It is a hard time for the tenderhearted.
So many people have been hurt, continue to be hurt and still a few brave souls step forward. They are used for political purposes, supported by some and vilified by other.
But there are glimmers. The words "civility" and "comity" are being tossed around more and more. Perhaps they will stick one day.
But there is more good news that leans toward civility. The MacArthur "Genius" Fellowships always give me hope. Two people, among the many, caught my eye: Rev. William Barber and violinist Vijay Gupta. Rev. Barber has been at the forefront of the non-violent movement, Moral Mondays, fighting racism and poverty, organizing tens of thousands of people to work toward community.Vijay Gupta, a brilliant violinist with the Los Angeles Philharmonic who, for eight years, has played for the homeless near Disney Concert Hall.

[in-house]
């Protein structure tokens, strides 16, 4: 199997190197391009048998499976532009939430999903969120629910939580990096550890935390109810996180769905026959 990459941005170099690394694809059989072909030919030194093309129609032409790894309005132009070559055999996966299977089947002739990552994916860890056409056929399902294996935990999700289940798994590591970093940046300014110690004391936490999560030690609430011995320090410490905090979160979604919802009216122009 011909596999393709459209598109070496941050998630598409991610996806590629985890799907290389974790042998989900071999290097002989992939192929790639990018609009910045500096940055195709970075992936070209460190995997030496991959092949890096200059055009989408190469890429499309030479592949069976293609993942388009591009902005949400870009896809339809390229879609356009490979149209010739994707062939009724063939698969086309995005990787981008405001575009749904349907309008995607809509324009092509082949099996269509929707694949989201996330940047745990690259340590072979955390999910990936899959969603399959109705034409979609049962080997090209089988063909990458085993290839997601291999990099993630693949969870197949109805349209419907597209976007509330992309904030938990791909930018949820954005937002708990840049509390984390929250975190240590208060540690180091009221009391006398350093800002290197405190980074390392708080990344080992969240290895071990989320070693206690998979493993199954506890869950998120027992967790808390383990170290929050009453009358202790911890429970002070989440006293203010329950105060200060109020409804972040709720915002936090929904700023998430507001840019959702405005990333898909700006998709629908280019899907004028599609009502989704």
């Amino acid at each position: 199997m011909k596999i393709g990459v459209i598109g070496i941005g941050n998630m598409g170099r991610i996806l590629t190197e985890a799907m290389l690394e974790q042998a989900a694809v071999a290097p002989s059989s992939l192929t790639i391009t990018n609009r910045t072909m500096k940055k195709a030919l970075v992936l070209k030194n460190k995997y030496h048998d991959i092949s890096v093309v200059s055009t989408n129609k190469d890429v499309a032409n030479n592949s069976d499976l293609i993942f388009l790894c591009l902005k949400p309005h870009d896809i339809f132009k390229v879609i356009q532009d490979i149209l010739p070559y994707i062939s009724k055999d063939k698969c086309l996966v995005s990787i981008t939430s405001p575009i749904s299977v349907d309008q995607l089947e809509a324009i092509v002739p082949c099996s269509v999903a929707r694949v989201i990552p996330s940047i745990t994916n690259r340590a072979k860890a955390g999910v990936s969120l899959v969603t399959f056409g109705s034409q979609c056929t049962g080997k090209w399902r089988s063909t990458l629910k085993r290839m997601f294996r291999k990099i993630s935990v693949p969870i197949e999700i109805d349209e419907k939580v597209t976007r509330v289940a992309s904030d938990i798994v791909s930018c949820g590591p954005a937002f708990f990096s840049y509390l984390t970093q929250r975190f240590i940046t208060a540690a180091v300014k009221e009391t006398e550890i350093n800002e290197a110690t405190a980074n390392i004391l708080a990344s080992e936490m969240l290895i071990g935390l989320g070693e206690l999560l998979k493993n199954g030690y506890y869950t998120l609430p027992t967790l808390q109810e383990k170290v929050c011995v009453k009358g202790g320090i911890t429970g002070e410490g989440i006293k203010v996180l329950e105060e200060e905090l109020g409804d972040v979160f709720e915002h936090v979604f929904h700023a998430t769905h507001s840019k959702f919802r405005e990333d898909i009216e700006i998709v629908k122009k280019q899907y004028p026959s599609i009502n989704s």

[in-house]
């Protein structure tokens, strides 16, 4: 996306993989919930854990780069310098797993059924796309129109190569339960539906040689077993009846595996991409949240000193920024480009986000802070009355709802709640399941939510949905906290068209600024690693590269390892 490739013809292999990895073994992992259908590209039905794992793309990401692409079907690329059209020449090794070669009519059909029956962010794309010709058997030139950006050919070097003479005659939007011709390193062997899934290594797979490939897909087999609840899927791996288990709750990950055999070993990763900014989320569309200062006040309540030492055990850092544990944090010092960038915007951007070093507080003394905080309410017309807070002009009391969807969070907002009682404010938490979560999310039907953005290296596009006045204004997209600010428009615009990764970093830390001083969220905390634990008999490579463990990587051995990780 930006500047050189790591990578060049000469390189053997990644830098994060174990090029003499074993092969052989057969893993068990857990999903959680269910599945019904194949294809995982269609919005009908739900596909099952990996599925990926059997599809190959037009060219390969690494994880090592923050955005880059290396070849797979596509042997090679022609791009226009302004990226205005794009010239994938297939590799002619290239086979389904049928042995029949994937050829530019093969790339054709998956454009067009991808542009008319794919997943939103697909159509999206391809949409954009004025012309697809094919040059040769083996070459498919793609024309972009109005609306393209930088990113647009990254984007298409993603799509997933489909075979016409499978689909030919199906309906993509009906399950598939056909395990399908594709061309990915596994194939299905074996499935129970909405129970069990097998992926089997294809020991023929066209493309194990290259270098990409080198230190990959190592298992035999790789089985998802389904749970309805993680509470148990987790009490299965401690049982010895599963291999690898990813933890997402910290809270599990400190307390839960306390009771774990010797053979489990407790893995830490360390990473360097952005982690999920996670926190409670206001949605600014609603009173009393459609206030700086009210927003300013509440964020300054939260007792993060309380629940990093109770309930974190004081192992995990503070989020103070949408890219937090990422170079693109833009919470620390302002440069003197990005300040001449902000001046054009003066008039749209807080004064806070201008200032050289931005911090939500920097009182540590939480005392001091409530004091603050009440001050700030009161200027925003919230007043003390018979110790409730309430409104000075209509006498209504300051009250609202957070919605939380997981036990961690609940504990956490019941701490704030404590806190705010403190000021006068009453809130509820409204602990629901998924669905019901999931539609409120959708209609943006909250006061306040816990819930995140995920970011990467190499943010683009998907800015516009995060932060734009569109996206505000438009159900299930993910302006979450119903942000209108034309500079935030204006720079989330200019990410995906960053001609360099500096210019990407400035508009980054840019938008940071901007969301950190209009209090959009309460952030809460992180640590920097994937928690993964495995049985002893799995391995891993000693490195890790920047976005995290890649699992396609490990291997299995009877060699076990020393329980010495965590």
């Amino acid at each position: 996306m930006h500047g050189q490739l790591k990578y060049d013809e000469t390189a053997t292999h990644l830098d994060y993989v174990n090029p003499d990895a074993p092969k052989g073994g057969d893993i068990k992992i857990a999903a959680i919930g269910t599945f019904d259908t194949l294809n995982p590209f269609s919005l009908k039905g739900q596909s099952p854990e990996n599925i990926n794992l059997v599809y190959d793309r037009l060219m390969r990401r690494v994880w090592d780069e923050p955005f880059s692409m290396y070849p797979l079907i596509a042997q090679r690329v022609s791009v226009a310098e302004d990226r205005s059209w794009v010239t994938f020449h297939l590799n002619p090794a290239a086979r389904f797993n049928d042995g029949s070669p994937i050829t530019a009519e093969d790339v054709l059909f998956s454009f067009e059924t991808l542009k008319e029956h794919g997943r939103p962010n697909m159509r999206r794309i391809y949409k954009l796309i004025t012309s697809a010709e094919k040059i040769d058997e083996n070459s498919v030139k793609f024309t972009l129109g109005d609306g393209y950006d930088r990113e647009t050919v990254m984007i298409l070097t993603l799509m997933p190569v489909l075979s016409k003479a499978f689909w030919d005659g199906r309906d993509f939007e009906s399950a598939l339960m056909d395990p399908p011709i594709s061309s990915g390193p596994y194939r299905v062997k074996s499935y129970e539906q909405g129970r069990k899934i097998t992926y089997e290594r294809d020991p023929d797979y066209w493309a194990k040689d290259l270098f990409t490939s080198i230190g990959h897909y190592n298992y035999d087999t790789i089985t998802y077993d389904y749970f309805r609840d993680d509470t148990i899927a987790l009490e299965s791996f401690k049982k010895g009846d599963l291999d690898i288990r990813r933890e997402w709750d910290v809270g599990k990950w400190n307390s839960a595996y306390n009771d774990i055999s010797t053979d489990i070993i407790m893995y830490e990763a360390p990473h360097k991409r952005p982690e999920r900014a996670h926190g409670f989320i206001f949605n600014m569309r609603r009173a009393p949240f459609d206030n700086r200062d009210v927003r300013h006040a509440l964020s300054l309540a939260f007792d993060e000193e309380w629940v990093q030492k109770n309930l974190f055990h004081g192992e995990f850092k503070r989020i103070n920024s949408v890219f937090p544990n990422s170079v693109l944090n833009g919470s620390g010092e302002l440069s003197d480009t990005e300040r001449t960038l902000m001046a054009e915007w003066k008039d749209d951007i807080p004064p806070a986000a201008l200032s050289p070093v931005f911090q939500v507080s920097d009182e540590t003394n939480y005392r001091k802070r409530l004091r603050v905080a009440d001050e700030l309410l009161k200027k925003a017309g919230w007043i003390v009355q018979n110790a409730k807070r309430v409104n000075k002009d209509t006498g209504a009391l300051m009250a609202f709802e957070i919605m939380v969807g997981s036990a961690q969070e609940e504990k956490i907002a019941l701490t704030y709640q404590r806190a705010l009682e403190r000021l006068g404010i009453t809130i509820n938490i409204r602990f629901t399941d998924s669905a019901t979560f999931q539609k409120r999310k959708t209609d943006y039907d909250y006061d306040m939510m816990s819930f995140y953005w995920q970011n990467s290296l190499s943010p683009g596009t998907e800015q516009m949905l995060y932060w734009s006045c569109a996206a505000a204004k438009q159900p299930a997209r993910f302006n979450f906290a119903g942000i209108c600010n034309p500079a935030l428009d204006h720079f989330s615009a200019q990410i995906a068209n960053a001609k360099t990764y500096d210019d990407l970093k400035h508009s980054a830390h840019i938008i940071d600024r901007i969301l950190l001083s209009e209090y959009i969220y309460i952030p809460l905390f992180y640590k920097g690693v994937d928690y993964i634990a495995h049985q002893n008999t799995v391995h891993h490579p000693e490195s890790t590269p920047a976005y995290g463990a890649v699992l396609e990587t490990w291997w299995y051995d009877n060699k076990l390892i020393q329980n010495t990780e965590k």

As an individual and the representative of this tiny little project, I do not care what side of the political divide you call home. What I care about is our shared humanity. I mourn that the divide has unnecessarily become a chasm the size of the Grand Canyon. We need, all of us, to begin to fill that chasm with the tenderness of empathy and the memory of the goodness we actually share.